In order to understand the significance of different uses of video in the city, first the visual terrain of the city video is acting in will be explored around the concepts of spectacle and surveillance. After that the relation of the visual technologies of photography and cinema with the modern city will be analysed. Although these two are not taken as predecessors of video, some of their uses resemble to that of video's.
Video is a technology that is used in different contexts. In the scope of this thesis, video art, video activism and participatory uses of video will be dealt with in detail. Video is also defined as a tactic using de Certeau's terminology.
Process and practice are important in studying video's uses, so this thesis will also be informed by different practices of three different video groups. Karahaber in Ankara, PTTL in Brussels and Spectacle in London have developed different practices that are defined by their local conditions as well as aspirations of the group members. No matter how locally defined and specific they are, these practices can be assembled together under certain topics. Documenting, reconstruction, monitoring the monitors, having a voice, encounter(s) and transformation are such topics defined in this thesis.
The main argument of the thesis is that video is a tool that is capable of creating local narratives that can bring about the differential space Henri Lefebvre has situated against the abstract space of capitalism. The former will not emerge with an overnight collapse of the latter, but rather will infiltrate through the cracks left open. Video is one medium that can create more cracks."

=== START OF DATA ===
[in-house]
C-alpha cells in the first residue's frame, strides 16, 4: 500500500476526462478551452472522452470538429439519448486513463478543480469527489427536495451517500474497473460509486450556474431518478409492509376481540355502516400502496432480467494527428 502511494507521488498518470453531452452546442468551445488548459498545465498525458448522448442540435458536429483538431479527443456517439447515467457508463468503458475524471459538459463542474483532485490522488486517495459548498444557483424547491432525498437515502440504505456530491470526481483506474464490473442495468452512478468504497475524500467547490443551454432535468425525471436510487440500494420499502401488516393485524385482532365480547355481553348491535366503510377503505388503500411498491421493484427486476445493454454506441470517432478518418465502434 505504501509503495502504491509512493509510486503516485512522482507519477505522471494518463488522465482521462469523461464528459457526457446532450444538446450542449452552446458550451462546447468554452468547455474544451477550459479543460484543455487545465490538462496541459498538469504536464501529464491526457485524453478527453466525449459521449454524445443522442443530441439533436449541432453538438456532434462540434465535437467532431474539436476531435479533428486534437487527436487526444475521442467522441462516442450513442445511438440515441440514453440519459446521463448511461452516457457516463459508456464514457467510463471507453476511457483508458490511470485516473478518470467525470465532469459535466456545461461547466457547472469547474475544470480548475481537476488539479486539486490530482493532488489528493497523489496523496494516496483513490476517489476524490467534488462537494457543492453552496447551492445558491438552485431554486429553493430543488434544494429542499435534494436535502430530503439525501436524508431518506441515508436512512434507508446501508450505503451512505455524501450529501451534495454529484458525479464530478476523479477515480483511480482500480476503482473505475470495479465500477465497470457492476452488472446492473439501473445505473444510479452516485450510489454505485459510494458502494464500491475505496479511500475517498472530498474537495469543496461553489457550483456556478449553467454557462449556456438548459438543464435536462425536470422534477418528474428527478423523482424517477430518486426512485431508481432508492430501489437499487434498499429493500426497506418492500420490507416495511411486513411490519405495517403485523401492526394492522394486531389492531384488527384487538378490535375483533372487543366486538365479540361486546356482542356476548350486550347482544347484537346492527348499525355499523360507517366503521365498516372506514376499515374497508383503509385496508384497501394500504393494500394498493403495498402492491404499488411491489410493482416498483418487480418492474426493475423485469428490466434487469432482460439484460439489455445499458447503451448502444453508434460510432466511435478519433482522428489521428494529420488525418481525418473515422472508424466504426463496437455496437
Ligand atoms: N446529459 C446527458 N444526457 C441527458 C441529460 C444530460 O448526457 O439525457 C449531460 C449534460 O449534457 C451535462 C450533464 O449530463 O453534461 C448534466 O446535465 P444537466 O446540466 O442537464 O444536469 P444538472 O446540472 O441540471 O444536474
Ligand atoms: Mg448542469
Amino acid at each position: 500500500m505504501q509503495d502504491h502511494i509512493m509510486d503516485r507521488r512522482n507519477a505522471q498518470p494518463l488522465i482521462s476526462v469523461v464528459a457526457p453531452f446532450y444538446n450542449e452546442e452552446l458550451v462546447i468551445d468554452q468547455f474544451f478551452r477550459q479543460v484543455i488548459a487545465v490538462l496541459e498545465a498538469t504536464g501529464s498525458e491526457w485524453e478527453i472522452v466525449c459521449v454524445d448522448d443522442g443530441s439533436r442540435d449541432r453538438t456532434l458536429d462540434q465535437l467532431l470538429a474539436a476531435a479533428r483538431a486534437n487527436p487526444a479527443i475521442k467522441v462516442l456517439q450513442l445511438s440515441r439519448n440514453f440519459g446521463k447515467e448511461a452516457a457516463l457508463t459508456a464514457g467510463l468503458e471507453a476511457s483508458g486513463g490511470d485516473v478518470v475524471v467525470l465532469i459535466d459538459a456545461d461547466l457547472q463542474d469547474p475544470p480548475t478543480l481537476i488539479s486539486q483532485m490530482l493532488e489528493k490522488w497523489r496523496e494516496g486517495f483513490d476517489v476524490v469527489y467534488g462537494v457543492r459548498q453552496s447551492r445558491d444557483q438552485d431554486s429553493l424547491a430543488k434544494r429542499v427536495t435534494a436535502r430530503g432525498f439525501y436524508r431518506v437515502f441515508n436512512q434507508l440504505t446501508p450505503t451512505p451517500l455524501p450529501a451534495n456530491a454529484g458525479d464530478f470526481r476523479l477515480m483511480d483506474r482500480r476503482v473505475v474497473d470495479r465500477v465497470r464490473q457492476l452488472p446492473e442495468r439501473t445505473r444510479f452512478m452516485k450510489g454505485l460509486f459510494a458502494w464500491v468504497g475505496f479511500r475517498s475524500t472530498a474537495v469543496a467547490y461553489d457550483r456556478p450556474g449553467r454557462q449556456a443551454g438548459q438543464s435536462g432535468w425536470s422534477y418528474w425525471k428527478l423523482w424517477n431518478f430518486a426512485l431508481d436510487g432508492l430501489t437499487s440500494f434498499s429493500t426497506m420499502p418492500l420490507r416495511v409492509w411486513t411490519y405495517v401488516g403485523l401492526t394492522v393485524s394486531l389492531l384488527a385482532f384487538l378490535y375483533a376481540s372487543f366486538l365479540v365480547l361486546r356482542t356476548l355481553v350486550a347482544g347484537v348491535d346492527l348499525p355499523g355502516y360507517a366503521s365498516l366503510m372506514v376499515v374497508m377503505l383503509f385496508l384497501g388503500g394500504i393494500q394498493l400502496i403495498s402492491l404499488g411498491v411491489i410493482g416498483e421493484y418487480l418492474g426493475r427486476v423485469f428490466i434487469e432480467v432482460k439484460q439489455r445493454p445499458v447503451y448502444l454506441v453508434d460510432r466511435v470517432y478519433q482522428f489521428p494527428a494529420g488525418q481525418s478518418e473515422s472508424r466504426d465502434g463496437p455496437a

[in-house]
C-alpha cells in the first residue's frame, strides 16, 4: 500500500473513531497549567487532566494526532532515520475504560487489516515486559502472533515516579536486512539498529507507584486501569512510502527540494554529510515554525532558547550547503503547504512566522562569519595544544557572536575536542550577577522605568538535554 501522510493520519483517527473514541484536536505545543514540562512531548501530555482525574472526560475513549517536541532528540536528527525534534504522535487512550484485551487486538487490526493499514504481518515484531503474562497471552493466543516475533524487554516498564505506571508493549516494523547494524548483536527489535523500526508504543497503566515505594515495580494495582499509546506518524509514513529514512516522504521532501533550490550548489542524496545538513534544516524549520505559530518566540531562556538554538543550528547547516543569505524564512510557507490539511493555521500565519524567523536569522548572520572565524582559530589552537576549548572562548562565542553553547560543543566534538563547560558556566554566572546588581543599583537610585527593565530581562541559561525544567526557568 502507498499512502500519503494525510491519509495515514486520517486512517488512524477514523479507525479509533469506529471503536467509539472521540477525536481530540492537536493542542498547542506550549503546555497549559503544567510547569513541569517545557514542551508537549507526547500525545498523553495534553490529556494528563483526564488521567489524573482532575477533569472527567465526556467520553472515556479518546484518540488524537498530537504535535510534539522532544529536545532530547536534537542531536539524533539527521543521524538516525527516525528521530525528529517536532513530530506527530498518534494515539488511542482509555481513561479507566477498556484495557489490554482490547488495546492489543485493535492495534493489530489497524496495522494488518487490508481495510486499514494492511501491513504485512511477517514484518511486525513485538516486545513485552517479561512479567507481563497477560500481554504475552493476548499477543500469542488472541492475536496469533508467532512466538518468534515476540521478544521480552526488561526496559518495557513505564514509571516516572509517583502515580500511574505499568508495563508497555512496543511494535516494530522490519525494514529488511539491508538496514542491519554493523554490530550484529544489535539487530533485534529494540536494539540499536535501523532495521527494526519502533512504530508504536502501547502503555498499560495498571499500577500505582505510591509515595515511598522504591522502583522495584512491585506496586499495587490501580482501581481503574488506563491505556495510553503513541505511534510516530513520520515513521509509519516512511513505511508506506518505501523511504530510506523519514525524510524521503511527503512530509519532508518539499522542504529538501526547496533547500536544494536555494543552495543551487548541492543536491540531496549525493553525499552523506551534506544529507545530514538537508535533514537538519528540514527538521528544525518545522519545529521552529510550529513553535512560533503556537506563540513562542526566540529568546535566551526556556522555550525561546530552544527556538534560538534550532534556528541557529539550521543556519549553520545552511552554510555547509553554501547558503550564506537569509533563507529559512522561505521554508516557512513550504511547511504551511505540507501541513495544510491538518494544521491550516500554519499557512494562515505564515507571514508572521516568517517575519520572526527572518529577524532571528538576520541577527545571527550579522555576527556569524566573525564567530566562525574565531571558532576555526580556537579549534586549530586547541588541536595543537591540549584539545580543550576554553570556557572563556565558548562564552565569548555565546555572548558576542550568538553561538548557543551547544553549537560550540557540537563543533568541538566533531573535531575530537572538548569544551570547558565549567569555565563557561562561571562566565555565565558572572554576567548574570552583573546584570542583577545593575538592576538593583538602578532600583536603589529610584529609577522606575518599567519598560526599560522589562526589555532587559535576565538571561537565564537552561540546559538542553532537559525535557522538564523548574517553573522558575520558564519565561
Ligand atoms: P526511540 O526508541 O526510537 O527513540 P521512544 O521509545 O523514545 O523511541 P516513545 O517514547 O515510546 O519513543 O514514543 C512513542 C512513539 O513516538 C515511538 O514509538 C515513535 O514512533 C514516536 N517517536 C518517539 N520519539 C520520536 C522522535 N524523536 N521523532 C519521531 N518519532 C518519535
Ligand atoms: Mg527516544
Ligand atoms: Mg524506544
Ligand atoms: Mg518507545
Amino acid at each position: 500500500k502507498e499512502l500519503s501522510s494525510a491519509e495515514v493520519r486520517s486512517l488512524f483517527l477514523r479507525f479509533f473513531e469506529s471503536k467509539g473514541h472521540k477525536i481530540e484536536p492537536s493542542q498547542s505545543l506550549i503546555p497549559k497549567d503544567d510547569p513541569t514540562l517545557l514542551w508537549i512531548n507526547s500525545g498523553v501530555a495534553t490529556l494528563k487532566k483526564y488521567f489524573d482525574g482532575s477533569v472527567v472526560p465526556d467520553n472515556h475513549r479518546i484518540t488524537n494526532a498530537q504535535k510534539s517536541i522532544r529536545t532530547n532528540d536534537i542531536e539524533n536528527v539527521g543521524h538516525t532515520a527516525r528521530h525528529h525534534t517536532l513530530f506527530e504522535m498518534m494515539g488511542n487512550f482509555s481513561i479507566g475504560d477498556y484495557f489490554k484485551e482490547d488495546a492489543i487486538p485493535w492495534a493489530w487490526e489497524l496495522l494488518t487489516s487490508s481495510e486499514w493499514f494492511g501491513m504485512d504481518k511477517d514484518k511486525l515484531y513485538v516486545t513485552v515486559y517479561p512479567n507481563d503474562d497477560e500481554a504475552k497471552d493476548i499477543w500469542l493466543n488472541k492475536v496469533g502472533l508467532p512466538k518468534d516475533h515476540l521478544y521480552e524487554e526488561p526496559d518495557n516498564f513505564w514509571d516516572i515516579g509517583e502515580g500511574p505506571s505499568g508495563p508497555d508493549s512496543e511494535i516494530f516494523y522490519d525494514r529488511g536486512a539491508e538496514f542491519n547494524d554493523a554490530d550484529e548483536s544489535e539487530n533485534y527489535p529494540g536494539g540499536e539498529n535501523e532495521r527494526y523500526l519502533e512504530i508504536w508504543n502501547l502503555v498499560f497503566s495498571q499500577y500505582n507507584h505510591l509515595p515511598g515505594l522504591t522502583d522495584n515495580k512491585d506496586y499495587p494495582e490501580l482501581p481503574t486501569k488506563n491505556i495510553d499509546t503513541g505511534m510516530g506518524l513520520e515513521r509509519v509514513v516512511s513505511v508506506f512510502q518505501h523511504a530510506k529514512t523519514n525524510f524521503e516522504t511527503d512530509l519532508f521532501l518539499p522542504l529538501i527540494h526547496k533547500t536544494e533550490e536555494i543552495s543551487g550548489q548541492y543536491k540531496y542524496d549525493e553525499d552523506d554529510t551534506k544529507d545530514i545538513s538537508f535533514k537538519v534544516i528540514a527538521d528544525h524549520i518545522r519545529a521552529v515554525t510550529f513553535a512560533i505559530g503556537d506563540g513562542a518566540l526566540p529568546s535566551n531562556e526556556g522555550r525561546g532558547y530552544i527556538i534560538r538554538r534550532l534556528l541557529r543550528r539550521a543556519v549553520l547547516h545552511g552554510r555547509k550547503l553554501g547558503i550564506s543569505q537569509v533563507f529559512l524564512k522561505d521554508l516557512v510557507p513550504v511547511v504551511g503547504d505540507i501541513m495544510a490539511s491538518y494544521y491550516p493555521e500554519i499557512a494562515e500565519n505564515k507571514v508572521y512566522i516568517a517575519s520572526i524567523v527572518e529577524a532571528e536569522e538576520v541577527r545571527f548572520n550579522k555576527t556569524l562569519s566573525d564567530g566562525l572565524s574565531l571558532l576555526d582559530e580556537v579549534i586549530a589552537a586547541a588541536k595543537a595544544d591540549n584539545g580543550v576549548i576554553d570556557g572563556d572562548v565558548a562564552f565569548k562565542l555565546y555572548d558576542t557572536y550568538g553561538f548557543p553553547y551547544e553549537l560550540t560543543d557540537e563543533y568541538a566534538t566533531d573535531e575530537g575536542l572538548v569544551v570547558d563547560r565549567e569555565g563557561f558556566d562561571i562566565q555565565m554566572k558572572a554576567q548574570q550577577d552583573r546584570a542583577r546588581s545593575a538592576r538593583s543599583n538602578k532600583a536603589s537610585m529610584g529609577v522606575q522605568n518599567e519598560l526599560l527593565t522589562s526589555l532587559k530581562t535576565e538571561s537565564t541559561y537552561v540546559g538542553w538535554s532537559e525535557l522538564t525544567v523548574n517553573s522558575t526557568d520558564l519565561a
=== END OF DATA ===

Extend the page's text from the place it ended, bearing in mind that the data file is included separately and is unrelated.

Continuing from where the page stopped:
(B. Siynem Ezgi Sarıtaş)
"Although a folksonomy is not a controlled vocabulary, and certainly does have limitations, there are important strengths that are important to understanding the appeal and utility of such systems.
Browsing vs. Finding
The first is serendipity. While the controlled vocabulary issues discussed above may hamper findability, browsing the system and its interlinked related tag sets is wonderful for finding things unexpectedly in a general area. In researching this paper, exploring the bookmarks tagged with 'folksonomy' on Delicious, there were many recent resources from a wide variety of authors and sites that I likely would never have been exposed to.
There is a fundamental difference in the activities of browsing to find interesting content, as opposed to direct searching to find relevant documents in a query. It is similar to the difference between exploring a problem space to formulate questions, as opposed to actually looking for answers to specifically formulated questions. Information seeking behavior varies based on context. While one could evaluate a folksonomy in a system like Delicious or Flickr by using specific queries from users, and then evaluating which documents tagged with keywords they choose are relevant to the query, that would ignore the broader set of browsing activities that the system seems to be stronger in. Measuring the utility of that aspect would likely require qualitative research in the form of interviews or ethnographic study of users, and is an area of further study. It would also require comparisons not to search based information retrieval systems, but to browsing activities using other categorization and classification schemes."
(Adam Mathes, December 2004)
"Warburg always moved the books and re-classified them according to his personal assumptions and spontaneous ideas, for the significance of every book depended on its context within the library, its neighbourhood on the shelf. In this respect, the entire library was moving most of the time during its setting up in Hamburg."
[Warburg's impulses follow the logic of the hypertext - where multiple intersecting sequences are able to reside.]